foolish brain* that humours you.
I would not have you to invade each place,
Nor thrust yourself on all societies,
Till men's affections, or your own desert,'
Rank, here means Should worthily invite you to your rank.*
proper He that is so respectless* in his courses,*
Respectless, wanting Oft sells his reputation* at cheap market.
Nor would I you should melt away yourself
In flashing bravery,* lest, while you affect
To make a blaze of gentry
* to the world,
A little puff of scorn extinguish it;
And you be left like an unsavoury snuff,
Whose property is only to offend.
I'd have you sober, and contain yourself,
Not that your sail be bigger than your boat;
But moderate your expenses now, at first,
As you may keep the same proportion still:
Nor stand so much on your gentility,*
Which is an airy and mere borrowed thing,
From dead men's dust, and bones; and none

Reputation, character, good name. Courses, habits.

Flashing bravery, ex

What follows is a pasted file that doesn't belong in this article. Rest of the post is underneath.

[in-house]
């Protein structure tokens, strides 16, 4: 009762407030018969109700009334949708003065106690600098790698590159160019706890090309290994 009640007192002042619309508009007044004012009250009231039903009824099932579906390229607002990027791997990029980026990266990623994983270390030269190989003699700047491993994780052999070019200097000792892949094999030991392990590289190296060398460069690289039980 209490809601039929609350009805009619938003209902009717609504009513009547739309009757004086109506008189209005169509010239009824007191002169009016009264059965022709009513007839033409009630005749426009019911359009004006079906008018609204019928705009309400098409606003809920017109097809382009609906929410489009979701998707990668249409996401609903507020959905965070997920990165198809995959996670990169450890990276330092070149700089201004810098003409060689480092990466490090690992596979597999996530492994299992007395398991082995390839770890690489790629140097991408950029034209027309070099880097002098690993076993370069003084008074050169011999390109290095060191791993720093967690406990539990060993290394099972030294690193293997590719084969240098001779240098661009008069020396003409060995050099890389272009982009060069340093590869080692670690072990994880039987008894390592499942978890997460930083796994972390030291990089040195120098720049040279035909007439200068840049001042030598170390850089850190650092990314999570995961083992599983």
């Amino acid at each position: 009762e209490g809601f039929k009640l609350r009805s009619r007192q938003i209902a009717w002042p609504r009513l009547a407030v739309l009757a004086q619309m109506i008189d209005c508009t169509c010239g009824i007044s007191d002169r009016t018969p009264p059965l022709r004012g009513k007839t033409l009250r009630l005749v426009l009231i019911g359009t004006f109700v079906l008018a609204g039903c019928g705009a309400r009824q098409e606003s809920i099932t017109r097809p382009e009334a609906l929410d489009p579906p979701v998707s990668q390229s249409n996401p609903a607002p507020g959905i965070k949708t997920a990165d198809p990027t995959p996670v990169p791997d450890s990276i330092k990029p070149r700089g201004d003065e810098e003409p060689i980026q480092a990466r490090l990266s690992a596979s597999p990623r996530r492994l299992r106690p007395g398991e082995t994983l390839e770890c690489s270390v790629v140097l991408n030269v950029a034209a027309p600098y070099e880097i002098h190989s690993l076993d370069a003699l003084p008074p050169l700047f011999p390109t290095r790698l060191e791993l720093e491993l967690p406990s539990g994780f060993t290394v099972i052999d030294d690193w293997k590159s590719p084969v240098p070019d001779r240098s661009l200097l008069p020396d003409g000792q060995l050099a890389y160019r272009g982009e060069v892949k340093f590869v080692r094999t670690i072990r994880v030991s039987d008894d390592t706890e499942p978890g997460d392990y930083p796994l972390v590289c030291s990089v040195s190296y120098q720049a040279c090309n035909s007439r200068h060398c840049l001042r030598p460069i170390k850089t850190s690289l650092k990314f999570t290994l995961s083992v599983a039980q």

travagance in dress. Affect, pretend.

Blaze of gentry, preposition superior to that which one holds.

tending to be in a

Your gentility, the fact of your being a gentleman by birth.

of yours, Except you make, or hold it.

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THE RÉVEILLÉ."-Bret Harte.

BRET HARTE (1835- ) is a popular American writer, and author of some humorous poems.

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Saying, "Come,

Freemen, come!

Lo, behold, look.

Ere your heritage * be wasted," said the quick Heritage, that which

alarming drum.

"Let me of my heart take counsel:
War is not of life the sum;

Who shall stay and reap the harvest

When the autumn days shall come?"

But the drum

Echoed,*
* "Come!

one claims by right of birth.

Counsel, advice.

Echoed, to give back

Death shall reap the braver harvest," said the a sound.

solemn-sounding drum.

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You must do the sum to prove it," said the